Federal prohibition of the manufacture, transportation, and sale of alcoholic beverages ran from 1920, when the 18th Amendment went into effect, until late 1933, when the 21st Amendment repealed the 18th. The intervening thirteen years gave rise to a unique kind of business, the “speakeasy,” where Americans of all kinds would gather in secret to purchase and consume adult libations—in violation of federal law, to be sure.


But those people did more than enjoy cool drinks. They also talked and listened to one another. That’s why the name “speakeasy” contained more than a grain of truth, if perhaps fortified by some grains of malt barley as well.

I was not present at those speakeasy conversations, of course, but I imagine that a good part of their conversations revolved around politics, government, and the laws they were violating. If Americans have proven to be good at anything in the past, it’s civil political discussion.

No less of an observer than Alexis de Tocqueville commented on how thoroughly political the American people of his day were, in contrast to Europeans, because Americans were quite self aware that they were sovereign, self-governing citizens, not subjects of some crowned king or prince.


But are we Americans still capable of talking, listening, discussing, and even debating political matters in ways that are constructive? Is there anything of our common civic spirit that still remains? Or can we hope for nothing more than the shouting heads we see nightly on cable TV news shows?

We at Speakeasy Ideas think there’s a better way. We’ve watched politics divide families, come between friends, and disrupt colleagues trying to work together. Probably you’ve seen the same, all too often. But much of the acrimony and discord spring from common, yet deeply held, misperceptions of one another. Often, people who are diametrically opposed politically have many of the same concerns, and are looking for common solutions.


Helping Americans understand and talk with one another about the political subjects that seem to divide us is the purpose of my latest book: Crisis of Our House Divided: A Guide To Talking Politics Without The Noise.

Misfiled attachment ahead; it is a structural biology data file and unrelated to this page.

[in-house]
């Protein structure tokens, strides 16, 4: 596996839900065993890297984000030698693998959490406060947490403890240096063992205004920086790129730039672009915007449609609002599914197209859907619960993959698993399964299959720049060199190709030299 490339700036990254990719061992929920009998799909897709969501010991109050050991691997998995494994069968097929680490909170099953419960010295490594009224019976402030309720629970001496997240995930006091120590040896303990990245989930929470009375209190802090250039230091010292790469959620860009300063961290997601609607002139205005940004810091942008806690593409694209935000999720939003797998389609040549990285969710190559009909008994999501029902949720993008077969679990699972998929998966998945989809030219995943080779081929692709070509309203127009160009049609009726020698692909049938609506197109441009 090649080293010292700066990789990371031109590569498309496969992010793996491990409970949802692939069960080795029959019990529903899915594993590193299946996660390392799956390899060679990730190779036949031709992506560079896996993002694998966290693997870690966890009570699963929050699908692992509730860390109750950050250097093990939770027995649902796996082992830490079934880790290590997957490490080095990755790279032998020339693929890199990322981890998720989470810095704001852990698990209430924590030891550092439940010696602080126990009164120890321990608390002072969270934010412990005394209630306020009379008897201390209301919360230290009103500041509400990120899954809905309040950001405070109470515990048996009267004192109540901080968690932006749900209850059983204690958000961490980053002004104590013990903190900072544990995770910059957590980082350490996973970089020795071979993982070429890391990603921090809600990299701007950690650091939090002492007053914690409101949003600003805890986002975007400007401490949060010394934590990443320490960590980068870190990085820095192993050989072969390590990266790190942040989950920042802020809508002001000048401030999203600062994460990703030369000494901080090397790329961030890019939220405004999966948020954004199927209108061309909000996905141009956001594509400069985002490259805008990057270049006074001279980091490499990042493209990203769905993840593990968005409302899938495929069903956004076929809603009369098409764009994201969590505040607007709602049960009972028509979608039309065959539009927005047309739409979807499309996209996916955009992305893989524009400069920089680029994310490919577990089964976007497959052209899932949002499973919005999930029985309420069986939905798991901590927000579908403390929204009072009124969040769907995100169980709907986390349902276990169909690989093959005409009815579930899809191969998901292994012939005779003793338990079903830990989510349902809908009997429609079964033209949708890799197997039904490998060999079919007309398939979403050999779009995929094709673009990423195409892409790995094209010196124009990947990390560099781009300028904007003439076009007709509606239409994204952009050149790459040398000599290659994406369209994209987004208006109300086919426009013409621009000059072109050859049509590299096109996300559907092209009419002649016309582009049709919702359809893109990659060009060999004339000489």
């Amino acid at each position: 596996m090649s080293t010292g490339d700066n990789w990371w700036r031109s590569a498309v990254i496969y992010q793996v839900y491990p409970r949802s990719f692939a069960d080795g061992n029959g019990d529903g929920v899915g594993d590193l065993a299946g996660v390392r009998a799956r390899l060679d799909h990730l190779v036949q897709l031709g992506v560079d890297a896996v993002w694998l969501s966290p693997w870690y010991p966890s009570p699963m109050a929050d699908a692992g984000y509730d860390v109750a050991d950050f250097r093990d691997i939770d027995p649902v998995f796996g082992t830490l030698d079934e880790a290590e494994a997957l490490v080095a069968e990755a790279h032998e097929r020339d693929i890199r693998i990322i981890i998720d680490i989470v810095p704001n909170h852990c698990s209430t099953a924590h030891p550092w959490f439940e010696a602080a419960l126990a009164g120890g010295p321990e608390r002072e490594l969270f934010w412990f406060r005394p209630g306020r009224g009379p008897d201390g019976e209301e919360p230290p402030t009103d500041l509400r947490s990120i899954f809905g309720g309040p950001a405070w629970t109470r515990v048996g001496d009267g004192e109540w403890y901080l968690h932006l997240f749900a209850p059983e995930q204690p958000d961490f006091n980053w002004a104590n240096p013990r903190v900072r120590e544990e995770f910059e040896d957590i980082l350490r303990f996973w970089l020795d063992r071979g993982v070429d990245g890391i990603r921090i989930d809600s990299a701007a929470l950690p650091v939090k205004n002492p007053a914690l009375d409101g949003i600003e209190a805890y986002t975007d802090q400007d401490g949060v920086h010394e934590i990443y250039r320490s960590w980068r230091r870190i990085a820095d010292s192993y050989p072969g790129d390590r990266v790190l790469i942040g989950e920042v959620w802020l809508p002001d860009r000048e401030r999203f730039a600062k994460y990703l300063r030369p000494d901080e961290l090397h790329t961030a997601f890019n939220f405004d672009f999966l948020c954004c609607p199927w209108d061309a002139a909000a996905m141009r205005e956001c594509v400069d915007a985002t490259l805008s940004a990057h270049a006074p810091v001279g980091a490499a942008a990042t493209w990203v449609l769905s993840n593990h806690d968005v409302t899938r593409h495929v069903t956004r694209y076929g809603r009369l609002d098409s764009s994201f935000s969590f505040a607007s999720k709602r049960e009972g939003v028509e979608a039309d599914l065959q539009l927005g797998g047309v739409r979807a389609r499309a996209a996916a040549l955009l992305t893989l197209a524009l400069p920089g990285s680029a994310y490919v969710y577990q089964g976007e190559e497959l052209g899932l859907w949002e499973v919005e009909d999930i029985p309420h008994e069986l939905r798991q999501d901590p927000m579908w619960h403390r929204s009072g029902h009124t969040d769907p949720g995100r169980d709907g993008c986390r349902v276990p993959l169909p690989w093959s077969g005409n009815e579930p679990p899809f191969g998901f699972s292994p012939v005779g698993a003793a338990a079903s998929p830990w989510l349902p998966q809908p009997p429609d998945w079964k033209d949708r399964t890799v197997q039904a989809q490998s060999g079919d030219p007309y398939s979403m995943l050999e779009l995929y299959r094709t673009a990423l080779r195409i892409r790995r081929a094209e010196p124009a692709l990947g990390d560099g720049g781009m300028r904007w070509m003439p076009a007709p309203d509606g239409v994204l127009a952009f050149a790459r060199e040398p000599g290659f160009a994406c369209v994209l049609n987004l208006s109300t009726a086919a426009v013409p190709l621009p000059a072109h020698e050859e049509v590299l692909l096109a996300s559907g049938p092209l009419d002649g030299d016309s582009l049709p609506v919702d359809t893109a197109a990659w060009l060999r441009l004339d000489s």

It’s written mainly for non-academics. It’s a short, easy read. It’s meant to help ordinary people communicate better with their fellow citizens, their friends and family members, and hopefully fuel the discovery of the common solutions we all want.

The book is available now at Amazon.com, where you can get it in paperback or e-version, and it will soon be available as an audio book as well. And, while you’re at it, take a moment and write a review at Amazon. I am deeply interested in your opinions, and many others will be as well.


We are free to have a drink today if we so choose, thank goodness. “Speakeasies” are a thing of the past. Still, we live under ever-growing government power and mountains of federal regulations.

In a way, our situation is even more perilous than it was at the time of Prohibition: Back then, if members of Congress wanted to exercise a power not granted by the Constitution, such as regulating or prohibiting alcohol, they at least had the decency to propose an amendment to the American people and request additional power before exercising it. That’s how we got the 18th Amendment. And when Americans ratified the 21st Amendment, they were taking power away from government.

Today, many elected officials think our Constitution is, literally, a laughing matter. They do what they want, with virtually no constitutional scruples. Let’s change that. Let’s get back the kind of government that is rightfully ours. Let’s solve the problems we all want to solve. Let’s make tomorrow better than today. And let’s start by learning how to speak easy with one another, becoming more persuasive and more effective in our fight for freedom.